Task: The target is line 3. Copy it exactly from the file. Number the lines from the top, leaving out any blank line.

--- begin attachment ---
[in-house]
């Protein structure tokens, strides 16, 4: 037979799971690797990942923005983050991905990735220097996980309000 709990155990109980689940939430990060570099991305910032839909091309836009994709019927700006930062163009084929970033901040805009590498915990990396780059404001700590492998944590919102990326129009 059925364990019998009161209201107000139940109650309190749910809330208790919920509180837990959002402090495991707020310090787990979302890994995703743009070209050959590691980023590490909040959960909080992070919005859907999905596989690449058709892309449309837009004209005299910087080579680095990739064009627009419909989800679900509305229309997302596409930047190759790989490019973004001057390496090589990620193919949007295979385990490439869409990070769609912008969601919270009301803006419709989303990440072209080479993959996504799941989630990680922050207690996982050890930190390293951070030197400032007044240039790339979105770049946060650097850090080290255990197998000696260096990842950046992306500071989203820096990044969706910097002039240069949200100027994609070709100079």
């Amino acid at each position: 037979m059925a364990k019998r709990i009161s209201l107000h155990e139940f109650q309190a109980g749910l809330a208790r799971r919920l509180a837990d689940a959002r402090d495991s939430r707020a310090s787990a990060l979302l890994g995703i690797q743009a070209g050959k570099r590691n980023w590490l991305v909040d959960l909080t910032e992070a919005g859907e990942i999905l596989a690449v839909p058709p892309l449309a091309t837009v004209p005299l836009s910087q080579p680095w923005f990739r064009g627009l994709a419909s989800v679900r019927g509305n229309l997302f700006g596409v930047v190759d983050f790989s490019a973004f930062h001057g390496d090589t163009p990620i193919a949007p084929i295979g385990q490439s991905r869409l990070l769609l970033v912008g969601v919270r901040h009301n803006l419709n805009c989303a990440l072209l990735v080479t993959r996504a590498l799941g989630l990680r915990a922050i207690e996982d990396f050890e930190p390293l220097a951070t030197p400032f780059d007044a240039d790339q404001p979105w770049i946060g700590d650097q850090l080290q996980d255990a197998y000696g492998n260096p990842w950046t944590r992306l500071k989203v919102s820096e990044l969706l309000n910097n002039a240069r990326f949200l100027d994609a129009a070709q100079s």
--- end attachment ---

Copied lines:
């Amino acid at each position: 037979m059925a364990k019998r709990i009161s209201l107000h155990e139940f109650q309190a109980g749910l809330a208790r799971r919920l509180a837990d689940a959002r402090d495991s939430r707020a310090s787990a990060l979302l890994g995703i690797q743009a070209g050959k570099r590691n980023w590490l991305v909040d959960l909080t910032e992070a919005g859907e990942i999905l596989a690449v839909p058709p892309l449309a091309t837009v004209p005299l836009s910087q080579p680095w923005f990739r064009g627009l994709a419909s989800v679900r019927g509305n229309l997302f700006g596409v930047v190759d983050f790989s490019a973004f930062h001057g390496d090589t163009p990620i193919a949007p084929i295979g385990q490439s991905r869409l990070l769609l970033v912008g969601v919270r901040h009301n803006l419709n805009c989303a990440l072209l990735v080479t993959r996504a590498l799941g989630l990680r915990a922050i207690e996982d990396f050890e930190p390293l220097a951070t030197p400032f780059d007044a240039d790339q404001p979105w770049i946060g700590d650097q850090l080290q996980d255990a197998y000696g492998n260096p990842w950046t944590r992306l500071k989203v919102s820096e990044l969706l309000n910097n002039a240069r990326f949200l100027d994609a129009a070709q100079s």